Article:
|Faith aka Faybee|
Just over seven years ago, in April 2009, journalist Gina Spadafori was at the VCA Veterinary Referral Centre in Sacramento with her beloved Flatcoat McKenzie who had just delivered seven puppies. The labour had stopped - but the rads showed two puppies still in there. Vet Dr Bill Porte said one was definitely dead, but he thought the other, trapped behind, could still be alive. Gina, however, was convinced both were dead. Dr Porte sent Gina home, promising to do his best. As she left, Dr Porte turned to her and said: "Gina? Have faith."
The last puppy was delivered alive later that night. Gina called her Faith and kept her. For the past seven years, everyone who knows and loves Gina has got to know Faith aka Faybee (short for "Faith Baby") better than some people get to know their own dogs. Gina is a born communicator - smart, witty and capable of transforming the most mundane of Facebook updates into something exhilarating. It shines through, too, that Gina is a good soul. It has earned her hundreds of friends.
I 'met' Gina online in 2012, shortly after Faybee's mother McKenzie was diagnosed with malignant histiocytosis. Gina and I are divided physically by the Atlantic, but connected through our career choice (both journalists) and a shared fear for the future for the Flatcoated Retriever, a breed currently fighting a losing battle with cancer - mostly soft-tissue sarcomas, but a growing number of other cancers, too.
Gina fought tooth and nail to keep McKenzie by her side - until she could do no more. It was profoundly upsetting to witness both the death of such a beautiful dog and to feel Gina's grief so acutely through her writing.
Faybee's sire too died of cancer - osteosarcoma. Neither of Faybee's parents made their 8th birthday.
For the past four years, I think everyone who loves Gina has been holding their collective breath, praying that Faybee wouldn't succumb to the blight; hoping that she had landed on the right side of the Flatcoat's 50/50 odds of dying of cancer by the age of eight.
Last Friday, Gina revealed that Faybee had been under the weather for the past couple of weeks. She took her for a full work-up and a scan revealed an enlarged spleen. They operated and found masses which seemed to be contained to the spleen, which was removed. The vets told her they could be benign. Faybee bounced back from the surgery and came home to Gina on Sunday. She was in good spirits.
But on Tuesday, Gina revealed that Faybee wasn't quite as good as she had been the day before. It was at this point, I am certain, that every Flatcoat-owning friend of Gina's felt sick to the stomach.
Tonight, I logged on to Facebook to discover that Faybee is dead - rushed back to the vets in the middle of the night because she suddenly couldn't stand. The pathology report, which came though a few hours later, revealed what by then was already known: the tumours had not been benign. Hemangiosarcoma. Quick and ruthless.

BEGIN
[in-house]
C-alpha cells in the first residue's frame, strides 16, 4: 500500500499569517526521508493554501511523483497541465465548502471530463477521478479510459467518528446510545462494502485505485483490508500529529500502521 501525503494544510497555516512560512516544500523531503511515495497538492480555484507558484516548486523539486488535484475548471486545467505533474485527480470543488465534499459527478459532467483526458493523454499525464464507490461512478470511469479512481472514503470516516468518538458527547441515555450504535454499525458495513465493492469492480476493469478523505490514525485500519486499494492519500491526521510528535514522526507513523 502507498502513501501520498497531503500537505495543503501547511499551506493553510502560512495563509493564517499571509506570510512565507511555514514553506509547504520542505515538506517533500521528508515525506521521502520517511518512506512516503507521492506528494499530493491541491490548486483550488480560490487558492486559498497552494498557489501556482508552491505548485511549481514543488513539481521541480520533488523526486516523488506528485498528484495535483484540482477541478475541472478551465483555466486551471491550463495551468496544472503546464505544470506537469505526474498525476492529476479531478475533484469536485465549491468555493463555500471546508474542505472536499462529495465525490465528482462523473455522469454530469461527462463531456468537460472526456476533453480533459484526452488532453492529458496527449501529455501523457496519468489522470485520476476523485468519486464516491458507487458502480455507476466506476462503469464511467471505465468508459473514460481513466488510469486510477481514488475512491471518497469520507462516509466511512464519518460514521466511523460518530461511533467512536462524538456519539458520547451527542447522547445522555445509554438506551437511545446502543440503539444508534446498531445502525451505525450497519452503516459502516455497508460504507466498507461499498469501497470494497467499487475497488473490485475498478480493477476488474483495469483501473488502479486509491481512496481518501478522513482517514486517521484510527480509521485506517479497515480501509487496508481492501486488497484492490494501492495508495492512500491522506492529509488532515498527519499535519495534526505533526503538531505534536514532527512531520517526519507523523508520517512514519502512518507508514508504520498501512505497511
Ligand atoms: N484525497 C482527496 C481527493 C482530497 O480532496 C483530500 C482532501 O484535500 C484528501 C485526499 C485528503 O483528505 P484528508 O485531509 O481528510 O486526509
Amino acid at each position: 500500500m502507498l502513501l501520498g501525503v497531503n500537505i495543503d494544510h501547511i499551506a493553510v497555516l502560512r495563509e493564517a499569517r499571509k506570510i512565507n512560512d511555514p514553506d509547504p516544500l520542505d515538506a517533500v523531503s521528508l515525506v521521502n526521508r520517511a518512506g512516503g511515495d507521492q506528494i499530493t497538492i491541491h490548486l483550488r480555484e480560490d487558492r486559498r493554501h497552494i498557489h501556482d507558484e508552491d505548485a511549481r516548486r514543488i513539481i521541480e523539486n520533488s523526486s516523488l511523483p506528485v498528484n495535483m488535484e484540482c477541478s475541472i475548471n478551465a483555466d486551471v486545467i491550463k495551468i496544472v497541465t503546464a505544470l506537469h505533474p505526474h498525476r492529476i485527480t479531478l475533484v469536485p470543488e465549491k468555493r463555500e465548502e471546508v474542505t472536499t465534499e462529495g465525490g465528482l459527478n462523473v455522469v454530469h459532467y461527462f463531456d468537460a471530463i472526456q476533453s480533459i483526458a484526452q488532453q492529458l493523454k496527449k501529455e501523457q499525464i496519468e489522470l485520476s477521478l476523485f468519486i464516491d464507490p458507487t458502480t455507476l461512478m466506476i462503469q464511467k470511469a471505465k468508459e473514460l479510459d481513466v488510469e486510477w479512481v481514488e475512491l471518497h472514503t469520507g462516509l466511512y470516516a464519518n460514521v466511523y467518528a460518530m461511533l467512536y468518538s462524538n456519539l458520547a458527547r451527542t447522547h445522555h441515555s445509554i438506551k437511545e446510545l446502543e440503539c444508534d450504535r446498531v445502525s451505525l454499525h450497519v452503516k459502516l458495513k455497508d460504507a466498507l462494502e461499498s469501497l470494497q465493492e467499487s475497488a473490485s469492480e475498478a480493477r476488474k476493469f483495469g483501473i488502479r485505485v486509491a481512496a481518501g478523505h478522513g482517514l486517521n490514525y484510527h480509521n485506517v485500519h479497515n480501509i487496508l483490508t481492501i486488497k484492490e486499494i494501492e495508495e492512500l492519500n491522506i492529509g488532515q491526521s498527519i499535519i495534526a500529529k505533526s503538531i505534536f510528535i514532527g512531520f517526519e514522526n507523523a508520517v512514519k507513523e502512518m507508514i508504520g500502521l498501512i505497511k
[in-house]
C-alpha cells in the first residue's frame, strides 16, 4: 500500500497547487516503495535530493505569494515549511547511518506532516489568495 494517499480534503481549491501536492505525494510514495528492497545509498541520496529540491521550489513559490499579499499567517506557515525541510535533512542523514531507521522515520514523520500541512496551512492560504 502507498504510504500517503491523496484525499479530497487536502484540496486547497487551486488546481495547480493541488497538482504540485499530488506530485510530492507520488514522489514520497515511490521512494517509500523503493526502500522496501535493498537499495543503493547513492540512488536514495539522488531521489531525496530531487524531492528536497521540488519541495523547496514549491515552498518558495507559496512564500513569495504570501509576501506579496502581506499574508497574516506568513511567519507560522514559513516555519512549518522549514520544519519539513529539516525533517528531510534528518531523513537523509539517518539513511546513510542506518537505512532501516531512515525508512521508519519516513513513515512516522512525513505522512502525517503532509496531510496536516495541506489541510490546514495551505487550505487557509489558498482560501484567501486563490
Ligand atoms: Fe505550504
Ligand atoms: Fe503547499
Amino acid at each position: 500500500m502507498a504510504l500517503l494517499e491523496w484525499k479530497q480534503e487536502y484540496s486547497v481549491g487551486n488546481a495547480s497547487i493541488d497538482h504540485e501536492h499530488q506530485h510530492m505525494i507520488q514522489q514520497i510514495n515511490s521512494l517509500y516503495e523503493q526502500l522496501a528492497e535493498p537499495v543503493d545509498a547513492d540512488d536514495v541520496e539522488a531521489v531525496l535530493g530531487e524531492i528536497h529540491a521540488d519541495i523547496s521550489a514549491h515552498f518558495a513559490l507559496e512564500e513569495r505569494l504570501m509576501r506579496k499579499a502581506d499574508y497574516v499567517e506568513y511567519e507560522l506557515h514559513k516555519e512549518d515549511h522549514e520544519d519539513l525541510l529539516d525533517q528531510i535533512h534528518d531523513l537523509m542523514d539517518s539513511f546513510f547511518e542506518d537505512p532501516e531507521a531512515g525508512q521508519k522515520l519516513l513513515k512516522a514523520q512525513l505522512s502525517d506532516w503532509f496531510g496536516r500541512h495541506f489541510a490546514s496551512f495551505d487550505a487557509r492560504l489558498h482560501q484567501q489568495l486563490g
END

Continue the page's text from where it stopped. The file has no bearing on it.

"Fuck cancer," wrote Gina tonight. "Fuck it to hell."
A couple of weeks ago, UC Davis released an initial report regarding Flatcoat genetic diversity. It concluded that despite having very little, the breed was pretty healthy.
I was actually so disturbed by this that I wrote to Neils Pedersen at UC Davis. I know Gina was shocked too. Can you really claim that a breed with such a high cancer rate is healthy?
Healthy until dead, perhaps - and that is true enough; the flatcoat suffers from relatively few other genetic diseases and it is a fundamentally functional, dog-shaped dog.
Ad hey... we can argue, perhaps, that Fabes only suffered a very short illness and prior to that lived a life full of love and fun and happiness.
But fuck that. Fuck that to hell.
I can't read the outpouring of sympathy on Gina's timeline - the emoji broken hearts; the inevitable mentions of the rainbow bridge; the well-meaning words about Faybee being at peace or in a better place. The only better place for Faybee is with Gina. Alive. Breathing.
I can no longer look into the eyes of a Flatcoat and not see the cancer. A river of poison runs in their veins. It is why there is no longer a Flatcoat by my side. I have built a wall round my heart in an effort to protect myself - so much so that reading about the death of yet another young dog on the Flatcoat health pages barely grazes any more. But some... some... get through the defences.
So can we please make something good come out of this? For Gina. For Faybee. For this beautiful breed.
It is not OK to predictably lose dogs at seven or eight years old (and many, many far younger).
It is not OK to accept it as just the price we pay for loving the breed, as if it's some kind of badge of honour.
It is not OK to point out that there are other breeds that die even younger or some Flatcoats that beat the odds.
It is not OK to try to deflect the blame on kibble or vaccinations or toxins in the environment.
It is not OK to throw a few quid at research and keep on breeding them the way we do - not when we know why they are dying so young and we could stop it happening.
The Flatcoat is dying because it is so genetically depleted through inbreeding that it can no longer mount a defence.
Open the stud books.
Open them now.
Flatcoats and Cancer